What's more, she often appears at best lukewarm about her husband's decision to run for the White House, and certainly about becoming first lady. When she addressed this conference on Sunday afternoon, she said she believed herself and Mrs Bush were a "tiny island of women in a world that revolved around male activities". She added: "Of course I don't mind. I believe deeply in John and in what he is fighting for - to bring hope and opportunity to all Americans. It's an honour to stand with him in this campaign and I know Laura Bush feels very much the same way about her husband. None the less, it is certainly nice to be here with a group of women who want to talk about something other than politics for a while."
Polls show that if the election were a straight-up popularity contest between these two women, the Republicans would win hands down. Unlike Mrs Bush, Mrs Heinz Kerry's approval rating is no higher than 35 per cent. "Obviously, Laura Bush would win in a landslide," confirms Larry Sabato, a professor of politics at the University of Virginia and director of the UVA's Center for Politics. "The American people have been very slow to fall for Mrs Kerry. Perhaps that is unfair and because they don't know who she is. Of course, if John Kerry were elected, her image might improve - it's amazing what the PR managers can do - but that is not going to happen before 2 November."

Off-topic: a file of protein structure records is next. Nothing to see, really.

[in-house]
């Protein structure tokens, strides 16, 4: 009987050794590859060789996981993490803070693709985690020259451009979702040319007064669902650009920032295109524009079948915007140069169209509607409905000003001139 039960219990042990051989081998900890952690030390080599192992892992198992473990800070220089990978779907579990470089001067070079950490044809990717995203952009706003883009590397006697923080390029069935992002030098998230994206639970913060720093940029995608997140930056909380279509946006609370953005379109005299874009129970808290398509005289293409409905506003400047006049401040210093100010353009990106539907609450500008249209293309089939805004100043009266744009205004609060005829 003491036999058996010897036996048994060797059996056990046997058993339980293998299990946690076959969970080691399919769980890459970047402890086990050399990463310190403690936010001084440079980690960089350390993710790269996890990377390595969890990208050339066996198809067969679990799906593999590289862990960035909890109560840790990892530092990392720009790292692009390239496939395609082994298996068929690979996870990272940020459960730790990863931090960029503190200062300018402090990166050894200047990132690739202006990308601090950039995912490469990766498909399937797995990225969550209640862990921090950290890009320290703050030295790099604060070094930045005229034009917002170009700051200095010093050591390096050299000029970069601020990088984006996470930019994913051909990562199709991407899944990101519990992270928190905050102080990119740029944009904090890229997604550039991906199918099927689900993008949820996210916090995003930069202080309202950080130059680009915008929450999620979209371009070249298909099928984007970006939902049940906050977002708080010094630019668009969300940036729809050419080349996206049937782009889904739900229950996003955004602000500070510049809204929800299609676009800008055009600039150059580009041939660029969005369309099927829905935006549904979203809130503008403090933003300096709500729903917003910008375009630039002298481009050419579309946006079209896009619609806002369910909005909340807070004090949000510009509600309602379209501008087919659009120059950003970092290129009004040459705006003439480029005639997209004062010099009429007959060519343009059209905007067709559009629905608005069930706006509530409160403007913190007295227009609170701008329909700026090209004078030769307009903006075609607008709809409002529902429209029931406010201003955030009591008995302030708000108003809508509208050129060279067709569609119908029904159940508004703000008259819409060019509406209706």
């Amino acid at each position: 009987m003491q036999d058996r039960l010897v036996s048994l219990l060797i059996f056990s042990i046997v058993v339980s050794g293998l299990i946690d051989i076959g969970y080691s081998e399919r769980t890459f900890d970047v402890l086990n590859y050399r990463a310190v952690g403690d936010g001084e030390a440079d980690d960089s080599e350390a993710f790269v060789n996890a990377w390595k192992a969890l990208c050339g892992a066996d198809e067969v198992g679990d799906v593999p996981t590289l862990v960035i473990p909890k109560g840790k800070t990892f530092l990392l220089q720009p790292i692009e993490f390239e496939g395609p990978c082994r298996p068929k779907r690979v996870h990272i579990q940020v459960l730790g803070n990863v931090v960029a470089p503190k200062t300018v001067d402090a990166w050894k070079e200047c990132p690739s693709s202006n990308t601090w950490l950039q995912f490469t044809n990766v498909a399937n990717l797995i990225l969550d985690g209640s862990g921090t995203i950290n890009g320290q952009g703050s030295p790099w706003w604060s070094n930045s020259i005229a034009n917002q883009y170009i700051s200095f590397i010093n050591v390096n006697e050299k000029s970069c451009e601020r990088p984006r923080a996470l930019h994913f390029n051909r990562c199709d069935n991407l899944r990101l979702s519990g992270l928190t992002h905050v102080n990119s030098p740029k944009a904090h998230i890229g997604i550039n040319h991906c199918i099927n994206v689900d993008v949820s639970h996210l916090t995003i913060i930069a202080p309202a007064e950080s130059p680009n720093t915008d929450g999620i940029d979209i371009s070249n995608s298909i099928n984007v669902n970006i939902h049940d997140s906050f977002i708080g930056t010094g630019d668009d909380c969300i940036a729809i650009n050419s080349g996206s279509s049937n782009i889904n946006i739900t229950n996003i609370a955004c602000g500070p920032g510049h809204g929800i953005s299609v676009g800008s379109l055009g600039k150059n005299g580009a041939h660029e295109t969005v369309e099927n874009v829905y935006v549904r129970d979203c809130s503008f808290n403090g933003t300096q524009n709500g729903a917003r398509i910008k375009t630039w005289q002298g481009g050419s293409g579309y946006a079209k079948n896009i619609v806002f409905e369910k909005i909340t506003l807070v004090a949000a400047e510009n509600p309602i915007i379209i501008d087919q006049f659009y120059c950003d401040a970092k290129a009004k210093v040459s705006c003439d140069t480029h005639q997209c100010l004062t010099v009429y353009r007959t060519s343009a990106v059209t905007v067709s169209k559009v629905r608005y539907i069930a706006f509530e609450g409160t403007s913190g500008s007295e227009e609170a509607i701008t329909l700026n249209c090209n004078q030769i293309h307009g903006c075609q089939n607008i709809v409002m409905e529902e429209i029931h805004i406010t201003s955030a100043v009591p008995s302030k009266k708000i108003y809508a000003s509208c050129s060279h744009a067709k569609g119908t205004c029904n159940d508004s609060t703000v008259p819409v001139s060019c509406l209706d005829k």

As Professor Sabato is quick to point out, for the overwhelming majority of voters the identity of the first lady is not an important issue when they come to select who they will vote for - they are, after all, voting for a president. But supporters of each of the two women, Mrs Bush and Mrs Heinz Kerry, say that, aside from the simplistic portrayal of their different backgrounds, there are genuine contrasts between them that reflect inherently different views of the world, and that represent two very different choices for America.
Consider, for instance, the opinions of Linda Abrams, a retired, 60-year-old conference delegate from New Jersey, who voted for George Bush in 2000 and who will be voting for him again in 10 days' time. "I was very impressed with Laura Bush," she says, having listened to both of the women's speeches. "I liked the way she spoke, the way she presented herself. She knew her audience." Mrs Abrams, however, is not impressed with the wife of the Democratic challenger. "She was not very presidential. I thought she was unpolished."
These are the sorts of criticisms that Mrs Heinz Kerry has had to endure ever since her husband first announced his intention to run for the White House - and even more so since he secured the Democratic nomination. Critics have been quick to seize on her sometimes awkward manner, her lack of political experience, her habit of snapping at journalists, her repeated refusal to stick to the script.